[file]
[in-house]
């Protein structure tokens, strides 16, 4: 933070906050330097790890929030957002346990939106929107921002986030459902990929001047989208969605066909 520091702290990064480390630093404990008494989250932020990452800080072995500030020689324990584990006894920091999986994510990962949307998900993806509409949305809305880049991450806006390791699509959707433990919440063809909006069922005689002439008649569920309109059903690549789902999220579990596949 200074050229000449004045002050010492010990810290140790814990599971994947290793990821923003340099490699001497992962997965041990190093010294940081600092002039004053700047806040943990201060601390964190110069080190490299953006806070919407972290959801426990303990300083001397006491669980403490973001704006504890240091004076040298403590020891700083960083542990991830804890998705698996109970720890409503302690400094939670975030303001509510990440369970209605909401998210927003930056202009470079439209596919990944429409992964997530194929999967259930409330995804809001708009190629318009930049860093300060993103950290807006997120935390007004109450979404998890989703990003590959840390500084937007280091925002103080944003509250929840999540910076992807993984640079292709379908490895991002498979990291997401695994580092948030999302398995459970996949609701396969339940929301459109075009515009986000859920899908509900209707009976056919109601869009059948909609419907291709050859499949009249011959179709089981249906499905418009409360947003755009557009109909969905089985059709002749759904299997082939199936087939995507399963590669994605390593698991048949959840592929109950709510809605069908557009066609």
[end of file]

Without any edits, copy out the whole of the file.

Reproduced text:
[in-house]
């Protein structure tokens, strides 16, 4: 933070906050330097790890929030957002346990939106929107921002986030459902990929001047989208969605066909 520091702290990064480390630093404990008494989250932020990452800080072995500030020689324990584990006894920091999986994510990962949307998900993806509409949305809305880049991450806006390791699509959707433990919440063809909006069922005689002439008649569920309109059903690549789902999220579990596949 200074050229000449004045002050010492010990810290140790814990599971994947290793990821923003340099490699001497992962997965041990190093010294940081600092002039004053700047806040943990201060601390964190110069080190490299953006806070919407972290959801426990303990300083001397006491669980403490973001704006504890240091004076040298403590020891700083960083542990991830804890998705698996109970720890409503302690400094939670975030303001509510990440369970209605909401998210927003930056202009470079439209596919990944429409992964997530194929999967259930409330995804809001708009190629318009930049860093300060993103950290807006997120935390007004109450979404998890989703990003590959840390500084937007280091925002103080944003509250929840999540910076992807993984640079292709379908490895991002498979990291997401695994580092948030999302398995459970996949609701396969339940929301459109075009515009986000859920899908509900209707009976056919109601869009059948909609419907291709050859499949009249011959179709089981249906499905418009409360947003755009557009109909969905089985059709002749759904299997082939199936087939995507399963590669994605390593698991048949959840592929109950709510809605069908557009066609």